The study, which began in 2008, examined 8,700 newborn babies from the US, Germany, Finland, and Sweden. The study has followed the children for the past six years, and the analysis is expected to continue until 2025.
Results of the study thus far revealed that girls are twice as likely as boys to become gluten intolerant – and Swedish girls are at the highest risk of all. About 3 percent of the Swedish population is gluten intolerant, compared with the study's international average of 1.5 percent. Swedish children also are affected by the disease at an earlier age than children in other countries.
Several researchers said they suspected that risk levels were highly dependent on nursing and when gluten was introduced into an infant's diet.
"Diet is of course an important factor, but the situation is possibly much more complicated than that," Daniel Agardh, doctor at Lund University and leader of the Swedish portion of the study, told newspaper Dagens Nyheter on Thursday.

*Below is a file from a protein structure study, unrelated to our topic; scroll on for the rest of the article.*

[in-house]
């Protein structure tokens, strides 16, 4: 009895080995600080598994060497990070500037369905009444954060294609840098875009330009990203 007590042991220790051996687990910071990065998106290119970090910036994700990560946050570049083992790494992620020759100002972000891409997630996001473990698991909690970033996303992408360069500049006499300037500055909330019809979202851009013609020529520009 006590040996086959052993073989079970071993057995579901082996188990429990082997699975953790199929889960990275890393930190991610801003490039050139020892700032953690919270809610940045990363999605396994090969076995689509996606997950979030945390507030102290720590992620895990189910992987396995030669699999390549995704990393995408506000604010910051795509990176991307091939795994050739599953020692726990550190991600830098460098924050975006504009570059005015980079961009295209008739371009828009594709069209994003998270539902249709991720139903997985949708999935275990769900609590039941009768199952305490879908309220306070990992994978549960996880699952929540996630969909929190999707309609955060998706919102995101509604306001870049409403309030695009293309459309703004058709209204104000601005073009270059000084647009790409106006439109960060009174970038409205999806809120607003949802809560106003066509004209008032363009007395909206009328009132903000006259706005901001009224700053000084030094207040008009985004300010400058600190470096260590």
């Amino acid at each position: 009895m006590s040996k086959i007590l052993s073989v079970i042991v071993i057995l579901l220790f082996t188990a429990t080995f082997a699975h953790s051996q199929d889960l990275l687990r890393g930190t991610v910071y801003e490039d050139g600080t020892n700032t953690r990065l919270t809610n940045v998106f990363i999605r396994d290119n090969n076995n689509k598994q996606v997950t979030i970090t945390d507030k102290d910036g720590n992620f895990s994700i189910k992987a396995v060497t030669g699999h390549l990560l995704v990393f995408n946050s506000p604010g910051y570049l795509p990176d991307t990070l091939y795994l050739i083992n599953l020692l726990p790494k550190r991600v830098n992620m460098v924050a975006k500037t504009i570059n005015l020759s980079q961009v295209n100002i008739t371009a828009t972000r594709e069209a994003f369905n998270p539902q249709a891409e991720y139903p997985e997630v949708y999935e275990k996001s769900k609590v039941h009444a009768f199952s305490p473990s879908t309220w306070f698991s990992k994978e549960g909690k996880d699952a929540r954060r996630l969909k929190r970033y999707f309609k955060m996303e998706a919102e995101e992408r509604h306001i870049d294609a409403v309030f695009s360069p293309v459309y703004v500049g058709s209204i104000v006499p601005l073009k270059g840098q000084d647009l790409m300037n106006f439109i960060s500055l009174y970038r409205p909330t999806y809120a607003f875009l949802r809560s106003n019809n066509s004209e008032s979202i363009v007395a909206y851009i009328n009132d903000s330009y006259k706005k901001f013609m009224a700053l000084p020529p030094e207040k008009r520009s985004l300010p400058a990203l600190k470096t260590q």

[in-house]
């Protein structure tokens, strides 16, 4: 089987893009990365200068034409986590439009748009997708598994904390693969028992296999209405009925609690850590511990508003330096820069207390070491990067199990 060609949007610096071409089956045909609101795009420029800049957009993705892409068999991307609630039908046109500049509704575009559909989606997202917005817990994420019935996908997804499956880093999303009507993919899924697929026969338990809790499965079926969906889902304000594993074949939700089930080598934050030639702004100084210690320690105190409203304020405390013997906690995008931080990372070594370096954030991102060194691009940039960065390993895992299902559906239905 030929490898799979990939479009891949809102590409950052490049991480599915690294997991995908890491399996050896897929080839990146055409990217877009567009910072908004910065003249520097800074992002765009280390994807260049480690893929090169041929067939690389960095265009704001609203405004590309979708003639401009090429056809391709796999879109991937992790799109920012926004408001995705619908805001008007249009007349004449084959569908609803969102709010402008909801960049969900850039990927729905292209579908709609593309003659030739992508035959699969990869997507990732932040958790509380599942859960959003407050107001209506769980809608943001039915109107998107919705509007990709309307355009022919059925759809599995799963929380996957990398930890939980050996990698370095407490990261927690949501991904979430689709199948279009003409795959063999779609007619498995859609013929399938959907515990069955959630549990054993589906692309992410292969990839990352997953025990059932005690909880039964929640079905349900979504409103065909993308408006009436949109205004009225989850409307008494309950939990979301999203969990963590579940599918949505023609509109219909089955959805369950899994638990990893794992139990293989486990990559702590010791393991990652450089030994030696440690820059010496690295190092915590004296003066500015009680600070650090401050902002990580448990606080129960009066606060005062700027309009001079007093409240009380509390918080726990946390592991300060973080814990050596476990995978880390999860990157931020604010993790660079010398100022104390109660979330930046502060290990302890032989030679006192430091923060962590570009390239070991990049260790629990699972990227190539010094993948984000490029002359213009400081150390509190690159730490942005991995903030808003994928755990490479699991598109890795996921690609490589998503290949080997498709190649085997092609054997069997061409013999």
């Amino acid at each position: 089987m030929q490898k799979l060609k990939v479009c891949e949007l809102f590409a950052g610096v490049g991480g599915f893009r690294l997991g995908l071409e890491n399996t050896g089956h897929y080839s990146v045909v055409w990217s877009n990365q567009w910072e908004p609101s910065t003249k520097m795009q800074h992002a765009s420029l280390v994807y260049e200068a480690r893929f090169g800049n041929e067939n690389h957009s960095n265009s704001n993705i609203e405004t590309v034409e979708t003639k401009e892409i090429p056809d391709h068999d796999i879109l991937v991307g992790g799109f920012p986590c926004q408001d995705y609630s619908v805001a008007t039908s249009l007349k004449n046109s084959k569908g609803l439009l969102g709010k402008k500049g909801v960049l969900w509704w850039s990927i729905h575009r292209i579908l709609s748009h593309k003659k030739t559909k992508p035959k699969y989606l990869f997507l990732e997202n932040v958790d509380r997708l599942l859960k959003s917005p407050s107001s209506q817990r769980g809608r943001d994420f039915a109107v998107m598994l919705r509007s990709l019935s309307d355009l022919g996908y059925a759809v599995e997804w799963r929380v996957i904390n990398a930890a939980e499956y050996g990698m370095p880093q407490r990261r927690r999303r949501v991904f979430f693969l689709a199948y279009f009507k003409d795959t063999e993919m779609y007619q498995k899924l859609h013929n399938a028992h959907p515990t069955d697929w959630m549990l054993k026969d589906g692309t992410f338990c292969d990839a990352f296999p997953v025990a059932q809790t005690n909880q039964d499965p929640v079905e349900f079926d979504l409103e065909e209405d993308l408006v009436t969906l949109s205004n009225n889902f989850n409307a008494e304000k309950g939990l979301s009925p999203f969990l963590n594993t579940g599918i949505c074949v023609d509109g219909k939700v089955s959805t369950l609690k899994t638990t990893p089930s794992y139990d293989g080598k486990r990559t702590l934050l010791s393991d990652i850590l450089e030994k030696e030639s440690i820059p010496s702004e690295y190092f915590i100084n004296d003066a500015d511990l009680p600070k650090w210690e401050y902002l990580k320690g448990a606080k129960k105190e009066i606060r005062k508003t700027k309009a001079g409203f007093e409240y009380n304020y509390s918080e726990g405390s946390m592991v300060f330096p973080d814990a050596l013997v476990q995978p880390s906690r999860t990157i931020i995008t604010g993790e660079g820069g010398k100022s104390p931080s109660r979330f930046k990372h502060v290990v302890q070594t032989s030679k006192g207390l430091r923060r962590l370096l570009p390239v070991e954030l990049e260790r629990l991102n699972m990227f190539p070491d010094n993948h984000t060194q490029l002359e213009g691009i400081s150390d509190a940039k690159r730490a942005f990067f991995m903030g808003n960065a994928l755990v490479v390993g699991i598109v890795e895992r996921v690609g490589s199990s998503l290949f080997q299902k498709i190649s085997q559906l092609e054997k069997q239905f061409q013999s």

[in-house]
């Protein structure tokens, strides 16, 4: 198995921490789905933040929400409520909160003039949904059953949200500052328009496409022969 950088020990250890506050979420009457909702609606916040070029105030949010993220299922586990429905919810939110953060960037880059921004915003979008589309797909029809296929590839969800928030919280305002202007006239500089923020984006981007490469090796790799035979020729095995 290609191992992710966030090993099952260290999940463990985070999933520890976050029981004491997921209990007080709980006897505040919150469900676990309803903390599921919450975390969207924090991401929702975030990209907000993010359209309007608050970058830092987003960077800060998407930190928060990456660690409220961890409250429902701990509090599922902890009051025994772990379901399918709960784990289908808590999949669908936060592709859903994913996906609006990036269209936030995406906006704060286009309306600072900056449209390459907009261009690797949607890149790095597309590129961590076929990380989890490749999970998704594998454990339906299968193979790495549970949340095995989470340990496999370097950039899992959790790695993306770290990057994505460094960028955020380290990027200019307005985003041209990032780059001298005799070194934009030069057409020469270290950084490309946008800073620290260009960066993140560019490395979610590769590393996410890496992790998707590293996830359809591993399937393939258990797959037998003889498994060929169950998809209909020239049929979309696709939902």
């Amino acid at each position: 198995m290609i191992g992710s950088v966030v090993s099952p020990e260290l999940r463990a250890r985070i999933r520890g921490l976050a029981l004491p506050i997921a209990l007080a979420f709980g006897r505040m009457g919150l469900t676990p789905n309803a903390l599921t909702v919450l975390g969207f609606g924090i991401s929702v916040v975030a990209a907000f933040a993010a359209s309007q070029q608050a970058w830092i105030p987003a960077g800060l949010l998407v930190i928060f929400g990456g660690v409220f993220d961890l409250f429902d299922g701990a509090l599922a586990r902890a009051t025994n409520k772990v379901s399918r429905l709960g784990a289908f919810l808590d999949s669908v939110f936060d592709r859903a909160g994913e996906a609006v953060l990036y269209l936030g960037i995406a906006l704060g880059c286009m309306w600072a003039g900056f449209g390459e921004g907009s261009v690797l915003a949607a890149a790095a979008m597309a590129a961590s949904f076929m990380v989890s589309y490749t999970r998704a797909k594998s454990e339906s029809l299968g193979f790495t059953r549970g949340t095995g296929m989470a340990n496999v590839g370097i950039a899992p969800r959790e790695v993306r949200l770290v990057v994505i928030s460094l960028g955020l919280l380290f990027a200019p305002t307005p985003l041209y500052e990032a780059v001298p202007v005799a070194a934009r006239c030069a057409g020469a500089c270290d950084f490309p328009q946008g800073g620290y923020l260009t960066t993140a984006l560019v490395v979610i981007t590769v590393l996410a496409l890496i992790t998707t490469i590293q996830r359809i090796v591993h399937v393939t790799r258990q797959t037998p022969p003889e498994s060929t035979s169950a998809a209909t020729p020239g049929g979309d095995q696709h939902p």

Many Swedish children are fed välling, a sort of thin porridge, at a very early age, and Agardh said that that the gruel may play a role but that it was uncertain.
Rates of celiac disease vary within Sweden as well, with the condition being more common in the south than the north, the report revealed. Researchers have not come to a conclusion why that may be the case.
Gluten intolerance is largely hereditary, with 60 to 70 percent of the population lacking the genes to ever develop the disease. Determining whether or not those with the gene will develop the disease, however, is more difficult.